Opening Remarks for Combination Prevention Event

February 1, 2012

Amb. Eric Goosby
Opening Remarks for Combination Prevention Event
February 1, 2012

Thank you all very much for joining us today. Thanks to Senator Gillibrand, amfAR and the Center for Global Health Policy for partnering with us on this event.

Today’s forum is the first in a series of events highlighting aspects of PEPFAR in the months leading up to the July IAS meeting here in Washington.

The conference is a critical time to showcase to the world, and especially to the American people, what we have been able to accomplish through PEPFAR. In a bipartisan fashion, Congress has been generous to this effort. In tight budget times, it’s critical for us to be accountable, and to show that we are having an impact.

Many of you have the ability to tell this story from your own perspectives, and we encourage you to do so. I’m delighted to note that we’re joined today by Kay Warren of Saddleback Church, an extraordinary leader. Kay is here this week working to ensure that the contributions of faith communities are fully represented at AIDS 2012. We must all realize that we will not meet our prevention goals if faith communities are not full partners. In PEPFAR, they are.

For today’s discussion of combination prevention, I have a bit of a handicap: the most important points were already made by President Obama and Secretary Clinton! In their November and December speeches, they explained the tremendous opportunity the new science has given us to pursue the goal of an AIDS-free generation.

Today I want to briefly update you on how PEPFAR is following through on the vision they established.

First, let me make a few overarching points. Our PEPFAR guidance affirms the central role of behavior in all of prevention. Prevention programs are only accessed when a person makes the choice to do so. Thus comprehensive prevention always means addressing behavior.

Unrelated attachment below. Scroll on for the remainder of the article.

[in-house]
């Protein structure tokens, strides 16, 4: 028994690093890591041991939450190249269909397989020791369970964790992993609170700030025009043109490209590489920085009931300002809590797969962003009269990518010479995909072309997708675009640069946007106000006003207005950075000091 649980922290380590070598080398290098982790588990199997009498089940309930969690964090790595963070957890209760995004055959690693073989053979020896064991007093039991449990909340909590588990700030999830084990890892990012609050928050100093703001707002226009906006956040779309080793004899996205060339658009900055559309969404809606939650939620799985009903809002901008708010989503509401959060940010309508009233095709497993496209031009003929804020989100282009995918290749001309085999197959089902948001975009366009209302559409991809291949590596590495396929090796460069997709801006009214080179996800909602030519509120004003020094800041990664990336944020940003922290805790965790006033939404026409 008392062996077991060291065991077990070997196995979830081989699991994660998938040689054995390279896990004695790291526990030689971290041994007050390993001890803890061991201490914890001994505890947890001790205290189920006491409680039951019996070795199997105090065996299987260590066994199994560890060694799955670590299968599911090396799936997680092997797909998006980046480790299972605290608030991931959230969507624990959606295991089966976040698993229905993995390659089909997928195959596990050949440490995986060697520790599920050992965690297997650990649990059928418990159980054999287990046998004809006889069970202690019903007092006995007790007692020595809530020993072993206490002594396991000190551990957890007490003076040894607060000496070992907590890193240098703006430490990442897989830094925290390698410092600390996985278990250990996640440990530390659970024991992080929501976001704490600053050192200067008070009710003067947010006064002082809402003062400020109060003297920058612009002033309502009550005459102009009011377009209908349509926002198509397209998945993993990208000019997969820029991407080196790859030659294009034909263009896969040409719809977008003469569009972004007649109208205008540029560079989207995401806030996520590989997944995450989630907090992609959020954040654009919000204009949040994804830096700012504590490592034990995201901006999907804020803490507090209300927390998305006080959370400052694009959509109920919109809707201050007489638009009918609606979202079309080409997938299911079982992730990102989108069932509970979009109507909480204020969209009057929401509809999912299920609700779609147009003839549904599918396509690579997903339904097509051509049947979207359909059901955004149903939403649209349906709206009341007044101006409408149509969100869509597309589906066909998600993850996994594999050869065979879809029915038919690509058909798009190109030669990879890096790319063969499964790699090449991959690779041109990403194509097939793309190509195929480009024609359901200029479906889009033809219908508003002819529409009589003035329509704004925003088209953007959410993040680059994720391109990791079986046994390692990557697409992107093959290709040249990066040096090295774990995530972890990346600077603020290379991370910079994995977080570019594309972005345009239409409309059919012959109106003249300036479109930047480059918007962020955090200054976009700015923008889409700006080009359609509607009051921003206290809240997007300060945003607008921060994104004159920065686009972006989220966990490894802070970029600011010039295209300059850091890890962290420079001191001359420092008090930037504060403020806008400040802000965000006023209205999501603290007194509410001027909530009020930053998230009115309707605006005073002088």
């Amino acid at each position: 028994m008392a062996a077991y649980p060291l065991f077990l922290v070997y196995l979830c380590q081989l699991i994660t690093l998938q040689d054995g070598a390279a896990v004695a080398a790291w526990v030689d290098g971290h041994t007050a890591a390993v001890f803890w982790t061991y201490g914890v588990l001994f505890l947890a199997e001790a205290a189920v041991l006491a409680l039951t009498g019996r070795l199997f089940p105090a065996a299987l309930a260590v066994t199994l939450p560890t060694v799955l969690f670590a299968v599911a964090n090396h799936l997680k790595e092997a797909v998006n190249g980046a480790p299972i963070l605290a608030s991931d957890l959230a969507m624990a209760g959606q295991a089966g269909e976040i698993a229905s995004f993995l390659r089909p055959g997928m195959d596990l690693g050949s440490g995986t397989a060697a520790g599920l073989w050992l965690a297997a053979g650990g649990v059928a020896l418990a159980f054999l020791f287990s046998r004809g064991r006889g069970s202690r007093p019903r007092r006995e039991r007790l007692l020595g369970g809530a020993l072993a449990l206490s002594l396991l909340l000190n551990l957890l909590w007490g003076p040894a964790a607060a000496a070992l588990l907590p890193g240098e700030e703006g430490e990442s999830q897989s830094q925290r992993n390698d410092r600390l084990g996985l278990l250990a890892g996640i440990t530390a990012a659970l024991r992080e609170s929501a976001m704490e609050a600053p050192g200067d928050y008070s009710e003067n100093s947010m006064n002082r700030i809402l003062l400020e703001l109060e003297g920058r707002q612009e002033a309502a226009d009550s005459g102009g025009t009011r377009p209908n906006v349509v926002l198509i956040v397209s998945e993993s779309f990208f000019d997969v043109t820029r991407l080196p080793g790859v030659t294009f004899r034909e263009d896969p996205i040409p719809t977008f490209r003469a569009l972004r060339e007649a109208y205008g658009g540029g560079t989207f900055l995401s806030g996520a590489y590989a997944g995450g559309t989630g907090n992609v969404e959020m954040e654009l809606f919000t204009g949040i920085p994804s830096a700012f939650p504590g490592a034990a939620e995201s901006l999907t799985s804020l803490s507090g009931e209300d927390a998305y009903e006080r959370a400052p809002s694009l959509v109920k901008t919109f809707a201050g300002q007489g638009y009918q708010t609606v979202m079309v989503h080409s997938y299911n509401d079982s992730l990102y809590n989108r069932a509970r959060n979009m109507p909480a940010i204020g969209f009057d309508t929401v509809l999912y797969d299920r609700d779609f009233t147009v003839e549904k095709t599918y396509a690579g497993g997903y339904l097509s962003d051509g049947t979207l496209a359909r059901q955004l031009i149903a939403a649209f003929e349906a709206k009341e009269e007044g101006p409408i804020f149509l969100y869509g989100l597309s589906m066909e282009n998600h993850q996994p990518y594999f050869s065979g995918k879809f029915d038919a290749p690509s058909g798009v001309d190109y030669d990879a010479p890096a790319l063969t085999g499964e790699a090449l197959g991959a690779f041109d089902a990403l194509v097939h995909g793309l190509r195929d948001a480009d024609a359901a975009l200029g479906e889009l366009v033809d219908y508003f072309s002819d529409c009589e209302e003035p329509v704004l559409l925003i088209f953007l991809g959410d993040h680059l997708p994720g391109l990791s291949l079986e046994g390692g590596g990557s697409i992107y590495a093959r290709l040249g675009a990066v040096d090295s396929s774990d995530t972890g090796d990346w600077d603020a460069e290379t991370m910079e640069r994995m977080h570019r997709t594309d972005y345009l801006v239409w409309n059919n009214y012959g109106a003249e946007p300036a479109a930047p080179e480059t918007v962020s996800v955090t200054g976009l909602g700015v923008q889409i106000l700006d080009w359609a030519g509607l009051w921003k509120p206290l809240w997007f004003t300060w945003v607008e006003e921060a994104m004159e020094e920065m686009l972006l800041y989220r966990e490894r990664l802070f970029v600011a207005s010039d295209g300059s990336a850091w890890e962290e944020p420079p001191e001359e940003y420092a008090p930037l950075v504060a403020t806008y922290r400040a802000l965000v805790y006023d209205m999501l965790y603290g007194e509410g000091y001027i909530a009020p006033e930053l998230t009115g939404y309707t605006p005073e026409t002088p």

Also central is HIV testing and counseling. PEPFAR supported testing of about 40 million people last year, and that number will increase. If people don’t know their status, none of this will work.

In addition, our prevention work must always respond to the gender dynamics of HIV. In the hardest-hit countries, women bear the brunt of the disease. PEPFAR has done a great deal of work to make sure our programs are meeting their HIV needs, and working together seamlessly with the programs that address their other needs.

And finally, even as we focus on prevention, we will also maintain our focus on other crucial areas of work. For example, we will not turn away from our commitment to orphans and other vulnerable children. PEPFAR is one of the largest global efforts to address their needs, and that is not going to change.

With that, let me turn to some of key elements of our prevention work.

In terms of treatment, the proof that it is a highly effective form of prevention has given us another reason to push to expand treatment access. When the President announces a 50 percent increase in your goal, that is both an affirmation of what you’ve done and a challenge to you to meet the goal.

It’s natural for people to wonder if we can really get to six million. The answer is yes. Starting well before World AIDS Day, we were working with our interagency PEPFAR country teams. Every country has its unique challenges, and we’ve been in an intensive dialogue with governments and civil society about how best to overcome them. I want to note the key role of our U.S. Ambassadors in country in this effort – they are the ones best placed to lead this crucial dialogue with the countries.

We are finding that our teams have excellent ideas on how to overcome the obstacles to treatment they face. And we also see continued opportunities to become more efficient– we’ve driven the cost to PEPFAR down, from over $1100 dollars per patient per year to $335 dollars, and we can do even more. I can say with confidence that the progress over these next two years will be dramatic.